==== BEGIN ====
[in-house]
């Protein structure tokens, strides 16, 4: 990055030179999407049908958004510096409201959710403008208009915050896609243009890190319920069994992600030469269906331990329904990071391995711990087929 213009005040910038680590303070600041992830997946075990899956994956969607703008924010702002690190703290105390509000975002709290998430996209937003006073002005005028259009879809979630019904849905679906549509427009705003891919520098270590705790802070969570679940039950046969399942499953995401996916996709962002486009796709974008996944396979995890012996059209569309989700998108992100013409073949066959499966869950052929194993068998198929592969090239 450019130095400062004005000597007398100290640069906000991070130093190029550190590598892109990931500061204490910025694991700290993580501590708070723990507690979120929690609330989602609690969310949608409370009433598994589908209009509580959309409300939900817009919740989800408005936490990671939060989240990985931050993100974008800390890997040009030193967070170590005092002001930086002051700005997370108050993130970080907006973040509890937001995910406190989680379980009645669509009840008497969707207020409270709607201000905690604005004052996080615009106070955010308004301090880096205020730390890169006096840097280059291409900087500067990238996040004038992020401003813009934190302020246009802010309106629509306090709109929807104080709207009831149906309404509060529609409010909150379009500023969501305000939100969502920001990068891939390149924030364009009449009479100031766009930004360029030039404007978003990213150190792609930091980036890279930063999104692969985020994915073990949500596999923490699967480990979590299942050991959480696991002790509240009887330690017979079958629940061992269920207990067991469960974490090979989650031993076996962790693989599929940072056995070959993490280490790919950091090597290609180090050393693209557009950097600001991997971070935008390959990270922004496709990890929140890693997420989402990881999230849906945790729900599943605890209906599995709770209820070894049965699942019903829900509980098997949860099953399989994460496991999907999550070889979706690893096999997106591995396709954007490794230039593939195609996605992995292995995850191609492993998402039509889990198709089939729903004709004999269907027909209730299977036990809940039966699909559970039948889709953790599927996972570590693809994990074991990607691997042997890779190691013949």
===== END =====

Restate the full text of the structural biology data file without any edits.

[in-house]
């Protein structure tokens, strides 16, 4: 990055030179999407049908958004510096409201959710403008208009915050896609243009890190319920069994992600030469269906331990329904990071391995711990087929 213009005040910038680590303070600041992830997946075990899956994956969607703008924010702002690190703290105390509000975002709290998430996209937003006073002005005028259009879809979630019904849905679906549509427009705003891919520098270590705790802070969570679940039950046969399942499953995401996916996709962002486009796709974008996944396979995890012996059209569309989700998108992100013409073949066959499966869950052929194993068998198929592969090239 450019130095400062004005000597007398100290640069906000991070130093190029550190590598892109990931500061204490910025694991700290993580501590708070723990507690979120929690609330989602609690969310949608409370009433598994589908209009509580959309409300939900817009919740989800408005936490990671939060989240990985931050993100974008800390890997040009030193967070170590005092002001930086002051700005997370108050993130970080907006973040509890937001995910406190989680379980009645669509009840008497969707207020409270709607201000905690604005004052996080615009106070955010308004301090880096205020730390890169006096840097280059291409900087500067990238996040004038992020401003813009934190302020246009802010309106629509306090709109929807104080709207009831149906309404509060529609409010909150379009500023969501305000939100969502920001990068891939390149924030364009009449009479100031766009930004360029030039404007978003990213150190792609930091980036890279930063999104692969985020994915073990949500596999923490699967480990979590299942050991959480696991002790509240009887330690017979079958629940061992269920207990067991469960974490090979989650031993076996962790693989599929940072056995070959993490280490790919950091090597290609180090050393693209557009950097600001991997971070935008390959990270922004496709990890929140890693997420989402990881999230849906945790729900599943605890209906599995709770209820070894049965699942019903829900509980098997949860099953399989994460496991999907999550070889979706690893096999997106591995396709954007490794230039593939195609996605992995292995995850191609492993998402039509889990198709089939729903004709004999269907027909209730299977036990809940039966699909559970039948889709953790599927996972570590693809994990074991990607691997042997890779190691013949």